From an information theory viewpoint, CASs can only have two operating states—they ingest inputs and release outputs. In order for CASs to operate in harmony, in a healthy and symbiotic manner, all inputs and outputs must be processed. In other words, nothing is considered waste. Another CAS exists that can readily accept a given output as its needed input. This is exactly what a properly functioning ecosphere does. There is not a single output that does not act, is not received, as an input into some other CAS at the same or different level.

A malfunctioning economy–such as our current global economy–accepts the existence of some outputs that cannot be reused or repurposed anywhere. The issue that the global economic CAS currently is facing is that some of the waste products expunged by lower-level economic CASs are not readily usable by the ecosphere—or at best are not needed in the quantities that they are currently being produced.

What does this mean? The “waste” generated by a diseased economy might actually not find a CAS at any level that wants or needs it as an input. From this sense, an unhealthy economy acts more like a cancer than a valued collection of tissue. Over time, it provides little value, maybe even harm, to the larger CAS of which it is a part.

Sustainability and Growth Can Be Counter Currents

Economies depend on growth as a key measure of health. As the highest-level CAS, the ecosphere depends on resource sharing and recycling. If one sub-level CAS consumes a disproportionate share of those resources, the higher-level CASs can get out of balance. In other words, growth in one CAS is not necessarily sustainable when it results in other CASs losing resiliency. The notion of economic growth as the only desirable, sustaining measures of health needs to be revisited.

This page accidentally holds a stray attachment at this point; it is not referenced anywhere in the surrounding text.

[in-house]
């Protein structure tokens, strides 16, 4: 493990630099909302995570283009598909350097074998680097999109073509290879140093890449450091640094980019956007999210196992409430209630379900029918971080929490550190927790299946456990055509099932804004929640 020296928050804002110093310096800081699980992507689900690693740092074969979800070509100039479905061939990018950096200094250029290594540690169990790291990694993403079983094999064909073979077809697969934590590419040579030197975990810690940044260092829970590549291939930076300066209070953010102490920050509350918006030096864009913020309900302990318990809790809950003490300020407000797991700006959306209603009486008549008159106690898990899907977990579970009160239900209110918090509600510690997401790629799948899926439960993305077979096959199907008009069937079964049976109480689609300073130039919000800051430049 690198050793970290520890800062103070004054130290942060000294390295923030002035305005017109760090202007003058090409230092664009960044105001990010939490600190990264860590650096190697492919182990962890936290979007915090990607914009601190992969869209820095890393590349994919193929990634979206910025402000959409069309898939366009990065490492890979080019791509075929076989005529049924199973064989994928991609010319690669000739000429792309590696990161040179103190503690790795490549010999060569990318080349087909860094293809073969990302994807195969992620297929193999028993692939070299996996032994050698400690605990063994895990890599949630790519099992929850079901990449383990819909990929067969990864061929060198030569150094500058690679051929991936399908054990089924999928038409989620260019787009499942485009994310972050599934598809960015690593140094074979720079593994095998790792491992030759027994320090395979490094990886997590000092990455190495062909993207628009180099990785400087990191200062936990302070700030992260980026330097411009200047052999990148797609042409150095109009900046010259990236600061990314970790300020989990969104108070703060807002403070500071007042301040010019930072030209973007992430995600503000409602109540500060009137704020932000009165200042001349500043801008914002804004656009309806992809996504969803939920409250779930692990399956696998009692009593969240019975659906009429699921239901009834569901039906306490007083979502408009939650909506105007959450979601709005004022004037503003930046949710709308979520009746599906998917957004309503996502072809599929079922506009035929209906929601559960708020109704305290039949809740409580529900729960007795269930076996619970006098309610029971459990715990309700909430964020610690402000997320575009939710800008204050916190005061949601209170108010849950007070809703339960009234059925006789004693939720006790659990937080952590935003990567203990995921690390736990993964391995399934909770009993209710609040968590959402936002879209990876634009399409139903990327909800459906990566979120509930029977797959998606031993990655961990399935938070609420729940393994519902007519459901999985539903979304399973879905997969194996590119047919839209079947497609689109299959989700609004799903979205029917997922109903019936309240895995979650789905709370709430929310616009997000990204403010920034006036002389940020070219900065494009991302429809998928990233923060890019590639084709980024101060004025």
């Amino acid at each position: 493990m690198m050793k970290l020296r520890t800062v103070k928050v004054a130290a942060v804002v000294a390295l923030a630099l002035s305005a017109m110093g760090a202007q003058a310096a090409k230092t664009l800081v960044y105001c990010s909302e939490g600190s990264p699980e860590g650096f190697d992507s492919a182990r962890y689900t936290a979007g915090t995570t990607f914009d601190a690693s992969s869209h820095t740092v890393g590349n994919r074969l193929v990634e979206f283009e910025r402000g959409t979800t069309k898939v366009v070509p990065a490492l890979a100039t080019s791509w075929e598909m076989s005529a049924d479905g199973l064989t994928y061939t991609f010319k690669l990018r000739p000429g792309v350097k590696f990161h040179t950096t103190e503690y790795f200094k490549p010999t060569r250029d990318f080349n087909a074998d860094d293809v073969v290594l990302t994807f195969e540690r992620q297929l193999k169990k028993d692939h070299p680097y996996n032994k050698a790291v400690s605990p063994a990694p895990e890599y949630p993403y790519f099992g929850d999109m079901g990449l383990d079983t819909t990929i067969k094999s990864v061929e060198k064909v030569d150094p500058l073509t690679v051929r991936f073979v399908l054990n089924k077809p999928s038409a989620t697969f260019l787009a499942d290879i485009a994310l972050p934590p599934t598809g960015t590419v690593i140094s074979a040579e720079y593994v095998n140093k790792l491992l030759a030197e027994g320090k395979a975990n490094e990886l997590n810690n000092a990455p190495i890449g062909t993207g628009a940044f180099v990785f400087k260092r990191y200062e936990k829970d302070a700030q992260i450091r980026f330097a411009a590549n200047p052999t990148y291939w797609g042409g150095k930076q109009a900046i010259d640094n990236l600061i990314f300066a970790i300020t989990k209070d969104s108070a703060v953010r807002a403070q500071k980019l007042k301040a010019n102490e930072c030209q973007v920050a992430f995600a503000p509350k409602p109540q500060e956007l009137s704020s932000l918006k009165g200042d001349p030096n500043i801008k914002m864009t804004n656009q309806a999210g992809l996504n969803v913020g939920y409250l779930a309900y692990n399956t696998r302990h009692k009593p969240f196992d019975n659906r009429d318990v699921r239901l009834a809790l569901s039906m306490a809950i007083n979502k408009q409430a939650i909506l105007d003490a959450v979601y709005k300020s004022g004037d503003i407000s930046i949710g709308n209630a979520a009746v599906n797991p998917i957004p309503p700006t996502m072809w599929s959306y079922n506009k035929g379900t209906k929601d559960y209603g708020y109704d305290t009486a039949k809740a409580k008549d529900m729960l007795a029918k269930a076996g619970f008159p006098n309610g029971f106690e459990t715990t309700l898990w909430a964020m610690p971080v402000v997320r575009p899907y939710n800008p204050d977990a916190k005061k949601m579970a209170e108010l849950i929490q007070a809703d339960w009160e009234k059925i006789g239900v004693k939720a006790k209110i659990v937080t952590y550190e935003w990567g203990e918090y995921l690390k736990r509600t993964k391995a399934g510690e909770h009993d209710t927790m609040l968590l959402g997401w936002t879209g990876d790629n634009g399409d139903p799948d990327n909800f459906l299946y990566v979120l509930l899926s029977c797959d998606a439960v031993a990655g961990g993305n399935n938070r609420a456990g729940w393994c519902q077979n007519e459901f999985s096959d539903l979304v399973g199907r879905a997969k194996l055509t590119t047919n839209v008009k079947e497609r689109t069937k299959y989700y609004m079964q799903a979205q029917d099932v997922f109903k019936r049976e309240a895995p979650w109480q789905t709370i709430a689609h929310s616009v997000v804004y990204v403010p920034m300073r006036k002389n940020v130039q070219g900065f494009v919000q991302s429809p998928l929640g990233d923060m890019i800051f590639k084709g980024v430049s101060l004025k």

All economic outputs need to be viewed as resources that should and can be utilized by at least one other CAS—whether a subsystem CAS within the economy or a higher-level CAS outside of the economy. By retooling the economy to properly think about its inputs and outputs, this diseased, misbehaving tissue cluster can be reintegrated into the larger CAS.

Shouldn’t we want to truly integrate the economy into the ecosphere? After all, the ecosphere is the higher-level CAS upon which the global economy ultimately depends.

Additional Resources

For more resources on Complex Adaptive Systems, visit the Santa Fe Institute’s site.


Part of this article was originally posted to a Google Plus post by me as a comment to one of Seb Paquet’s posts. I’ve decided to extract my comment and expand the concept into an article that lives on my blog, under my full control. Why would I do this? See my article, Is Surrogate Blogging via Google Plus a Good Idea?

Article Comments

  1. Great post, Jeff. I like the idea of Complex Adaptive Systems nesting into others and their inability to output usable inputs for other Complex Adaptive Systems as a kind of cancer. Smart way of thinking about it. This nesting perspective is very systems theory-like, and I like too the clarification about the ultimate highest level not being the economy but the ecosystem.

    It calls to mind the “technical nutrients” and “biological nutrients” concepts from William McDonough & Michael Braungart in Cradle to Cradle:

    • Jeff Sayre says:

      Thanks for the comment, Gideon. I agree. A cradle-to-cradle approach to interfacing CASs is exactly what is required. All the outputs from a given system–whether considered usable goods or byproducts–need to eventually be inputs to another system. The cycle of birth to full-use life and back again to birth is what makes the activities of a nested system of CASs truly sustainable.